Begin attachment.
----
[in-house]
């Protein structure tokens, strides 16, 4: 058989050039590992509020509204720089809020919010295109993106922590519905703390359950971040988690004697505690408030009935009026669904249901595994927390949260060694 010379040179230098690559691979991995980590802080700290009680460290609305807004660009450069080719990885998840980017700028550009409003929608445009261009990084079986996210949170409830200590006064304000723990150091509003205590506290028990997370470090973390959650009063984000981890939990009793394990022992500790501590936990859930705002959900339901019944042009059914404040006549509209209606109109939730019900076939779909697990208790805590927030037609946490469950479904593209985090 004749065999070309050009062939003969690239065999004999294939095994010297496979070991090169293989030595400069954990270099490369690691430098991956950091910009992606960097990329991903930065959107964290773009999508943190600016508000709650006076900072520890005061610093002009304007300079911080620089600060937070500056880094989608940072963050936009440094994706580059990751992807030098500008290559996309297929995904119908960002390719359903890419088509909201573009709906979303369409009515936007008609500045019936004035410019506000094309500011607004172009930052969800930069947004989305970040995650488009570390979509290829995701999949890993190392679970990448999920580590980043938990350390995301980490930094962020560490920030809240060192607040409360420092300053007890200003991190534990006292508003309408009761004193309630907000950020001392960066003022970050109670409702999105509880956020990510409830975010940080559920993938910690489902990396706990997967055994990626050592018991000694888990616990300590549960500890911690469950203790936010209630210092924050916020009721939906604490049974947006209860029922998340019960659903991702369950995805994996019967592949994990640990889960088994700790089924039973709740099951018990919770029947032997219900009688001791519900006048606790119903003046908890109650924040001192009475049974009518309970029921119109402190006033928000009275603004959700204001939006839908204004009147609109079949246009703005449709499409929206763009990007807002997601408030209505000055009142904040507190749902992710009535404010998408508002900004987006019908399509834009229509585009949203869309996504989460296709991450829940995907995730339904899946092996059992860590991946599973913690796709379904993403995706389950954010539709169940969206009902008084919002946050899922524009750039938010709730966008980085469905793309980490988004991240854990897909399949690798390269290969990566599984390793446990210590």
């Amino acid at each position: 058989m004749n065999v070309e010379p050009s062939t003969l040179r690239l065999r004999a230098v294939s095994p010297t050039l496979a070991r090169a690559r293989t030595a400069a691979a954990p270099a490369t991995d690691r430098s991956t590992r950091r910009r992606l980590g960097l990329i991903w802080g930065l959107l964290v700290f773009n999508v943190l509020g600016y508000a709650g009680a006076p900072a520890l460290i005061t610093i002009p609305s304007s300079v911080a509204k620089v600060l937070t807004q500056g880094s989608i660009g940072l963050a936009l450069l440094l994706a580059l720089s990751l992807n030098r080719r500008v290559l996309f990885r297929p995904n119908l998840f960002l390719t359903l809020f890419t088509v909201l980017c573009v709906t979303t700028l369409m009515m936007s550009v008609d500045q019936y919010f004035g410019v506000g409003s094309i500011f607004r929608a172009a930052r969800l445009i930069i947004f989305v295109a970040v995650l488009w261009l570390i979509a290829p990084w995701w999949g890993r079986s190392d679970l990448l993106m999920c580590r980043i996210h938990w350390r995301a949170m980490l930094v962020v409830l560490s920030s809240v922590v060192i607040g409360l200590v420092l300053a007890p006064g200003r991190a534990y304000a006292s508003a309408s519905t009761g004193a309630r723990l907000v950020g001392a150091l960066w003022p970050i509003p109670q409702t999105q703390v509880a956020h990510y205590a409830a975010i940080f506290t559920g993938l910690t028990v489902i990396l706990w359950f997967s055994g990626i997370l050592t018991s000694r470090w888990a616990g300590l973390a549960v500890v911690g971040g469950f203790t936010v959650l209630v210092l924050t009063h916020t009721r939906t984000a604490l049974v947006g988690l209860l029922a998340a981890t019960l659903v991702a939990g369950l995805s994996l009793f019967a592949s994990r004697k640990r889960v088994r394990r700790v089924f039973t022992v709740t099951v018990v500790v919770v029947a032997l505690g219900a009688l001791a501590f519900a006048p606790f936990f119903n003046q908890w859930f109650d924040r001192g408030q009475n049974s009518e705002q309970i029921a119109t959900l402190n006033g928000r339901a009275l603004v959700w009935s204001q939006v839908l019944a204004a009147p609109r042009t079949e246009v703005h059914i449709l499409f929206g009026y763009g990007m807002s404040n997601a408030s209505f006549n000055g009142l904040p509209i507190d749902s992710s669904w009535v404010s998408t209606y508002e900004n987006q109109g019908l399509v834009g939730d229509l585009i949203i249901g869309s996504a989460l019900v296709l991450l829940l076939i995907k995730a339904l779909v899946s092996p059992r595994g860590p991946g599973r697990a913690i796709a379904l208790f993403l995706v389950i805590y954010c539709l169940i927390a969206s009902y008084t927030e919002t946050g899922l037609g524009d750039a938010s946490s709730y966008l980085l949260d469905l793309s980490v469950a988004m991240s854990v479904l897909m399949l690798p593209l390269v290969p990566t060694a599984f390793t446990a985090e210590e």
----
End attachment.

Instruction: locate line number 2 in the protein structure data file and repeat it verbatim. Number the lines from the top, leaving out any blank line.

């Protein structure tokens, strides 16, 4: 058989050039590992509020509204720089809020919010295109993106922590519905703390359950971040988690004697505690408030009935009026669904249901595994927390949260060694 010379040179230098690559691979991995980590802080700290009680460290609305807004660009450069080719990885998840980017700028550009409003929608445009261009990084079986996210949170409830200590006064304000723990150091509003205590506290028990997370470090973390959650009063984000981890939990009793394990022992500790501590936990859930705002959900339901019944042009059914404040006549509209209606109109939730019900076939779909697990208790805590927030037609946490469950479904593209985090 004749065999070309050009062939003969690239065999004999294939095994010297496979070991090169293989030595400069954990270099490369690691430098991956950091910009992606960097990329991903930065959107964290773009999508943190600016508000709650006076900072520890005061610093002009304007300079911080620089600060937070500056880094989608940072963050936009440094994706580059990751992807030098500008290559996309297929995904119908960002390719359903890419088509909201573009709906979303369409009515936007008609500045019936004035410019506000094309500011607004172009930052969800930069947004989305970040995650488009570390979509290829995701999949890993190392679970990448999920580590980043938990350390995301980490930094962020560490920030809240060192607040409360420092300053007890200003991190534990006292508003309408009761004193309630907000950020001392960066003022970050109670409702999105509880956020990510409830975010940080559920993938910690489902990396706990997967055994990626050592018991000694888990616990300590549960500890911690469950203790936010209630210092924050916020009721939906604490049974947006209860029922998340019960659903991702369950995805994996019967592949994990640990889960088994700790089924039973709740099951018990919770029947032997219900009688001791519900006048606790119903003046908890109650924040001192009475049974009518309970029921119109402190006033928000009275603004959700204001939006839908204004009147609109079949246009703005449709499409929206763009990007807002997601408030209505000055009142904040507190749902992710009535404010998408508002900004987006019908399509834009229509585009949203869309996504989460296709991450829940995907995730339904899946092996059992860590991946599973913690796709379904993403995706389950954010539709169940969206009902008084919002946050899922524009750039938010709730966008980085469905793309980490988004991240854990897909399949690798390269290969990566599984390793446990210590």